WARNING: HOLD ON TO YOUR ATTENTION SPAN AND YOUR TEAR DUCTS. THIS IS POSSIBLY THE LONGEST, YET MOST MOVING POST EVER. EVER.
The whole world is excited about the onslaught of emergent 4G networks. In the context of the gospel, more searching souls will be able to more quickly access the inspirational profiles at mormon.org via their smart phones. Certainly it will increase our capacity to bring souls unto Christ.
On this Pioneer Day, however, that's not the 4G network seen and appreciated by the Mormon Third Eye. The Mormon Third Eye sees a different, perhaps even more powerful 4G network- the 4thGeneration of saints in my ancestry. This is a story of love and sacrifice; of faith and discouragement; of dedication and discrimination; a story so real that it makes historical fiction history. This is the true story of my great-great-great grandparents William Tait and Elizabeth Xavier, the first in our family to enter the waters of baptism and heed the call to gather to Zion.
Handsome and dashing William Tait heard the glad news of the gospel in 1842 Scotland and was baptized soon thereafter. He later joined the British military and was sent as an officer to Bombay India. There he met a very beautiful, very young Indian girl of royal descent, Elizabeth Xavier. She was not your typical Indian maiden; as a member of Bombay's upper caste, she grew up privileged; highly educated, attended by servants, and familiar with the finer things in life. They fell madly in love, the kind of love you read about often but rarely witness, and Elizabeth Xavier made her first of what would be many courageous decisions; in 1850 she married William out of her faith and culture, and consequently risked being disowned by her family.
Not long after they wed the first set of Mormon missionaries came to Bombay. William and Elizabeth fed them and housed them, and she heard the glad news of the gospel from them. This time, in 1852, it was Elizabeth's turn to be baptized. Three years later they made their next big decision: they would leave the comforts and wealth of her family behind and heed the call to gather to Zion.
The plan was for William and the missionaries to leave first with their children; pregnant Elizabeth would follow later. However, their love was too deep to wait; bent on reuniting with her husband, she quickly secured passage on another vessel to England for herself and their new baby girl, a girl that William would never meet. On the voyage West and North, the anxious Elizabeth Xavier, trapped in the unaccustomed stench and filth of living ship board, had her first bout with tragedy; their 14-month old Mary Ann passed away! Once arriving in England, overwhelmed by the discouragement and loneliness borne of loss and separation, she resolved to end her journey there and call for her beloved William to come back from Zion and join her. An inspired mission president, however, persuaded her to continue on.
She crossed another ocean to America and met up with another group of saints at Iowa City in July 1856, determined to move on to Zion. It was late in the season, but she missed her beloved William terribly. She sold off the rest of her jewels and fine linen, put her trust in the leaders of the Willie Company, and bought her own handcart to push 47 pounds of belongings to the Salt Lake Valley.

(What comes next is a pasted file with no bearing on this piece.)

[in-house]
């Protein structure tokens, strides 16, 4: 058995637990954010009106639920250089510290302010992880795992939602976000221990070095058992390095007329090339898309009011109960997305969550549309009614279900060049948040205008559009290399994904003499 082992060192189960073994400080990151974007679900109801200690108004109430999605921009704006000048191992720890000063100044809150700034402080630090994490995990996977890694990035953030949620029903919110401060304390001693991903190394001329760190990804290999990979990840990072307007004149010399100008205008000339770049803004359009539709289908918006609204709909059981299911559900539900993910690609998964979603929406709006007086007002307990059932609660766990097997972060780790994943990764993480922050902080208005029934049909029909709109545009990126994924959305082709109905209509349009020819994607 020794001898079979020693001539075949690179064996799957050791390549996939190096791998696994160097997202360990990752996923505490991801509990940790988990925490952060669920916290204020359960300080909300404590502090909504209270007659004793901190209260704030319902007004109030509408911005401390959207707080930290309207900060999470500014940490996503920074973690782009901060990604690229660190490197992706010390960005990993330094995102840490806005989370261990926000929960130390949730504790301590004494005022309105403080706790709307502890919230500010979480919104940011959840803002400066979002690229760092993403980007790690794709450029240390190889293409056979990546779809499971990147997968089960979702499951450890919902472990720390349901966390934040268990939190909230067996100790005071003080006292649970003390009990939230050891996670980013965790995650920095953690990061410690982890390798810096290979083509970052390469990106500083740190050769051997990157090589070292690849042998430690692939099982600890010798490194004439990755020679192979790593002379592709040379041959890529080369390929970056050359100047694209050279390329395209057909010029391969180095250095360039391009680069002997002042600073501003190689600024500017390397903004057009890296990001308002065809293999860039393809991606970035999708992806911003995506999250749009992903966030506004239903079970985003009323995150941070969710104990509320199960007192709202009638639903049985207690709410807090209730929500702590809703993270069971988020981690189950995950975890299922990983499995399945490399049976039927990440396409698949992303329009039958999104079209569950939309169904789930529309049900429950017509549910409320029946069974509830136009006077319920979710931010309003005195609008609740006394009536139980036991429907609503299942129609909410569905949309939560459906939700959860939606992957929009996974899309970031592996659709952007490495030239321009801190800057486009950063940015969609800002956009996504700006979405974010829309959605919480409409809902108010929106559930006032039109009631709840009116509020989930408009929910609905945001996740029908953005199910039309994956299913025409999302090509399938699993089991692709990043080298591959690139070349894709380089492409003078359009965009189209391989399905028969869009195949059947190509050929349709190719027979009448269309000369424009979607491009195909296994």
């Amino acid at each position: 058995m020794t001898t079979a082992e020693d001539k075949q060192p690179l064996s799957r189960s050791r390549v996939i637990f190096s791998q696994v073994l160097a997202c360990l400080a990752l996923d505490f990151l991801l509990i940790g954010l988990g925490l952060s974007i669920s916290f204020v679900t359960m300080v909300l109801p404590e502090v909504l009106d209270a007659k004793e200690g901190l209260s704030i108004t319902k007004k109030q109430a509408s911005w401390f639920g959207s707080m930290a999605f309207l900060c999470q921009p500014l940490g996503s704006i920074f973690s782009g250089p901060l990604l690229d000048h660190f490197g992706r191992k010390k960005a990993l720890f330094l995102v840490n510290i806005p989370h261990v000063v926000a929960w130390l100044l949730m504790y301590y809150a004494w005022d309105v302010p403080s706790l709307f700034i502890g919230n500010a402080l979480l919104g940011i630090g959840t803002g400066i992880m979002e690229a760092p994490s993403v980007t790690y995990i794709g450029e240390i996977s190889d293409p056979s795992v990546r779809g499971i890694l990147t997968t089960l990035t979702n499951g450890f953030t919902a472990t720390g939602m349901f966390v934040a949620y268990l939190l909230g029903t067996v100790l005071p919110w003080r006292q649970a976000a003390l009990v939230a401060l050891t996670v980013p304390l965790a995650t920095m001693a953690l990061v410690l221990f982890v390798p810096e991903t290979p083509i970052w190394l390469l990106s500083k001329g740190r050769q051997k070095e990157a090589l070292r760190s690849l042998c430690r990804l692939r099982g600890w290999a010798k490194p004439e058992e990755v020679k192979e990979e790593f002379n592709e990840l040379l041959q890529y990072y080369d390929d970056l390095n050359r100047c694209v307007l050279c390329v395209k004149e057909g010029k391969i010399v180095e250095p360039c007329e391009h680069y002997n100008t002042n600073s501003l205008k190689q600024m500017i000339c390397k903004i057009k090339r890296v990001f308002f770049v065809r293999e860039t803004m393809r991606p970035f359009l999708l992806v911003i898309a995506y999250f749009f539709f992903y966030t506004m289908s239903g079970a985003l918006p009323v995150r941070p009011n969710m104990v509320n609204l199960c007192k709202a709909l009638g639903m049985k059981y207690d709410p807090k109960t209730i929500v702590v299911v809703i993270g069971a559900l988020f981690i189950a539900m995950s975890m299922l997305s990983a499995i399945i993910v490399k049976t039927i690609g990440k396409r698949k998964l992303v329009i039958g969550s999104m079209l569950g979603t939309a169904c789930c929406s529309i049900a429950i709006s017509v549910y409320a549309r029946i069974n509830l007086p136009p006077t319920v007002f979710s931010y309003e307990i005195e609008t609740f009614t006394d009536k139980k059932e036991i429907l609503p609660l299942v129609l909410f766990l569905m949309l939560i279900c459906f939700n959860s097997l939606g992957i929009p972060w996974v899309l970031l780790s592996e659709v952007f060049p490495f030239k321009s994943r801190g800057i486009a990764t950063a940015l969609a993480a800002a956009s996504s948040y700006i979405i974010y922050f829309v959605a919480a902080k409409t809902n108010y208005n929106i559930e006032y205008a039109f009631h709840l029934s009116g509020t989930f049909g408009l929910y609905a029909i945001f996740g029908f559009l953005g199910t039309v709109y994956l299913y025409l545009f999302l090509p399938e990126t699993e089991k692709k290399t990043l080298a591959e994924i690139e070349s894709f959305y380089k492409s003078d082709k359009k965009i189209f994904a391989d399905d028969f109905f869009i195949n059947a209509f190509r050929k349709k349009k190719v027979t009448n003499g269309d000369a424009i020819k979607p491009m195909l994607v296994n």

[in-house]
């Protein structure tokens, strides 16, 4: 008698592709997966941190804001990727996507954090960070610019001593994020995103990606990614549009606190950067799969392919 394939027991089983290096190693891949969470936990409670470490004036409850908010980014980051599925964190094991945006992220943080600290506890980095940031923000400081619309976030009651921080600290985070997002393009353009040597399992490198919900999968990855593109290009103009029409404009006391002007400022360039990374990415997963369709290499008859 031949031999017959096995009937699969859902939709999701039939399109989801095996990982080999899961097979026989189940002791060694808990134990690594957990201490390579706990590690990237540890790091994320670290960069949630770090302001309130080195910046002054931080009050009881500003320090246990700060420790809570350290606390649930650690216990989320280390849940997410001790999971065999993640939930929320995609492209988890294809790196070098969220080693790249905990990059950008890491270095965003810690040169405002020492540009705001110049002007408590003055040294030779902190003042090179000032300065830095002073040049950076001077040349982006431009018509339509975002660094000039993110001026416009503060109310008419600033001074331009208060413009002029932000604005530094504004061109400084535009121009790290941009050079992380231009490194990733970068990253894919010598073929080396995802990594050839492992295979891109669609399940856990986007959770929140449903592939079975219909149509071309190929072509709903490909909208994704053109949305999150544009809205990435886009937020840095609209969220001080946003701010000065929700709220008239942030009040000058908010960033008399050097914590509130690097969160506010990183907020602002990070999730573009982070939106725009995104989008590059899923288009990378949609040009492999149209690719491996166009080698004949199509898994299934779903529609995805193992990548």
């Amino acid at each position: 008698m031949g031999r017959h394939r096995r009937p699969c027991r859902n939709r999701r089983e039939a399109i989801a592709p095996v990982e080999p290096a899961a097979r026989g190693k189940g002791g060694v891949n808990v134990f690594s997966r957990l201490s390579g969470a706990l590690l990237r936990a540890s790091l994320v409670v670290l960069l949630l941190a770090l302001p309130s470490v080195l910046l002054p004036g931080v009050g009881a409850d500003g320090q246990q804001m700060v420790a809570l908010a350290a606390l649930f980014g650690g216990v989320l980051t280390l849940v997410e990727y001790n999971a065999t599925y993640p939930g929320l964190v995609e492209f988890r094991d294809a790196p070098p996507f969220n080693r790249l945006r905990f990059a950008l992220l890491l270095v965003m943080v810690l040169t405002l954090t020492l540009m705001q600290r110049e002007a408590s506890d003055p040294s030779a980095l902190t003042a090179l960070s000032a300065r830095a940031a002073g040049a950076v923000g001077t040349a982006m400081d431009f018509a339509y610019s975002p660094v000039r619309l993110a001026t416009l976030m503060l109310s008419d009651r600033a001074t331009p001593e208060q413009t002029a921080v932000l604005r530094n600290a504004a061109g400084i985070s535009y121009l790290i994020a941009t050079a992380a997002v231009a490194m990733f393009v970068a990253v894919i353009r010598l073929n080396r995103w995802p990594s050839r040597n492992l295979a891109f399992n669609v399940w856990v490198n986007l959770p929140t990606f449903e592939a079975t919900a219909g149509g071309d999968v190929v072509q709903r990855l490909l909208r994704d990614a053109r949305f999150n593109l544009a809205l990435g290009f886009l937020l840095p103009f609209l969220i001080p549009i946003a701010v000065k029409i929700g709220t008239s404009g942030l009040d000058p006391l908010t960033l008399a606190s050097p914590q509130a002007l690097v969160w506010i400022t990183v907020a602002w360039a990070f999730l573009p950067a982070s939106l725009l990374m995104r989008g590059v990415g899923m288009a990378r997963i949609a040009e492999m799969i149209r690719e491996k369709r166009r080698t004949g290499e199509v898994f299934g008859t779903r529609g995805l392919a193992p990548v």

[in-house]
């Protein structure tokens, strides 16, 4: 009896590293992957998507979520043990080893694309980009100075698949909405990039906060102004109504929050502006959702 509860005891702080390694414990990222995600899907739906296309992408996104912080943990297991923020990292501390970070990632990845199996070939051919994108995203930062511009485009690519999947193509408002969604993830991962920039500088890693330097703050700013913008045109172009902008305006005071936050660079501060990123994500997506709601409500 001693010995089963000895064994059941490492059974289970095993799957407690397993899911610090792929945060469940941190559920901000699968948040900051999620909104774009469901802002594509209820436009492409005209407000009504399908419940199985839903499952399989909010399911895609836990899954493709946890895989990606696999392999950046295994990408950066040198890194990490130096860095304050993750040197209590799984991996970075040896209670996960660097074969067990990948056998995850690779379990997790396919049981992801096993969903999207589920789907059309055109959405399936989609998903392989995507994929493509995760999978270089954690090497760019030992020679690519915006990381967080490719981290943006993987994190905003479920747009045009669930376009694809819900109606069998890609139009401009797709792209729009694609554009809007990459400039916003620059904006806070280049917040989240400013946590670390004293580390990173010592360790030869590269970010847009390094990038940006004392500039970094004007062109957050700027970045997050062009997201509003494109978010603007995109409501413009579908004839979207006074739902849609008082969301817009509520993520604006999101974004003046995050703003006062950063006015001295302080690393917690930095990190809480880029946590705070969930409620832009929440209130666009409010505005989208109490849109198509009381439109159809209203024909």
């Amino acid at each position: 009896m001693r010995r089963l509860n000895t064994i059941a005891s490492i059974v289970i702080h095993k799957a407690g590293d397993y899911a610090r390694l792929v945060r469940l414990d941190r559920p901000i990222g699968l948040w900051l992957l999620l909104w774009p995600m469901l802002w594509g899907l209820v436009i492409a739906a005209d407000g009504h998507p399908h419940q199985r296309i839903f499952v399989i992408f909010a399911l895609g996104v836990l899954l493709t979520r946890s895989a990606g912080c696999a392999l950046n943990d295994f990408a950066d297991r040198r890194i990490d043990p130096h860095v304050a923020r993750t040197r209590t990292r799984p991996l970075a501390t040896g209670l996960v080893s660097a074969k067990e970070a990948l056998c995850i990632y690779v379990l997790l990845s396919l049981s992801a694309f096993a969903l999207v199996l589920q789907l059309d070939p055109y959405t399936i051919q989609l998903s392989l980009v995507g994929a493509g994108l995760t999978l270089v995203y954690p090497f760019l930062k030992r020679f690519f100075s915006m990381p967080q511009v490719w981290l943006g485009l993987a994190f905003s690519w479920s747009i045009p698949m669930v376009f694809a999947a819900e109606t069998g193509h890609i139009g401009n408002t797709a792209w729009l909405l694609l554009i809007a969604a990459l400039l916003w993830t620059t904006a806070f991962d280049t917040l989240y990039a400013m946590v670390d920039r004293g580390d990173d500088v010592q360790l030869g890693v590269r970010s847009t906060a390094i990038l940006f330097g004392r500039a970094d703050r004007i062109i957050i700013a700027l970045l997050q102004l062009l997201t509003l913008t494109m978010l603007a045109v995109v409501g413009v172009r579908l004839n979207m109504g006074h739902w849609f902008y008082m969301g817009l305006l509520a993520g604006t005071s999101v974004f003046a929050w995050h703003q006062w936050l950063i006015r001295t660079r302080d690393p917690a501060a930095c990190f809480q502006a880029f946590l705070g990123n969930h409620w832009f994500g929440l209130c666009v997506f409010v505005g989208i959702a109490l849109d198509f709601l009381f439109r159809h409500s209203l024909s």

The Willie and Martin Handcart companies left too late and perhaps with too much hope. Pioneer life was rough on this cultured, refined woman; unlike her other sisters in the gospel, she had to learn on the trail how to live and eat and pray day-to-day. She pushed mile after endless aching mile until she had to permanently rest at Martin's Cove. She would go no further. She would die there as a martyr for those who would follow. Or would she?
William joined the rescue company sent to save the handcart company saints trapped in the high snows of Wyoming. His cherished Elizabeth, the stout woman who gave up home, heritage, and wealth to follow the gospel and her husband, and who would eventually mother several generations of members, was dying in the deep snow! We cannot imagine the depth of William's despair and broken heart as he arrived at the cove and tenderly cradled the gaunt shell of his precious Elizabeth's worn, near-death body in his shaking arms. Perhaps he was just glad that she still had a heartbeat and not surrendered to the temptation to let the elements overtake her. Anyway, he carried his true love back to the homestead in Cedar City and slowly nursed her back to a semblance of health. The crossing left her with a weak constitution for the rest of her life. They settled into life as the typical pioneer family in Zion- she eventually learned how to sew and cook and clean house like the rest of her Relief Society sisters, and he ran the school system there for several decades.
I wish I could say that after all the courageous decisions and sacrifice wrought on their part, they settled peacefully in Zion and lived happily ever after. Unfortunately, their most formidable challenge lie ahead of them. Elizabeth was not the typical pioneer woman in more than one aspect; being of India descent, she had incredibly dark skin, which made her a target of discrimination. They also may have interpreted her initial lack of pioneer skills as a lack of preparation and dedication to the gospel. Hence, she was ostracized and treated poorly by her Relief Society sisters. She became somewhat of a hermit in her Southern Utah neighborhood, rarely venturing out to social and church activities. This treatment deeply disturbed William for the rest of his life.
My familiarity with this 4G ancestry network bestows me great strength in my latter-days. If Elizabeth Xavier could endure the trials of abandonment, loss, separation, near-death physical torture, and even discrimination among her adopted house of Israel, then perhaps I can make the best of my own trials.
I love my 4G network.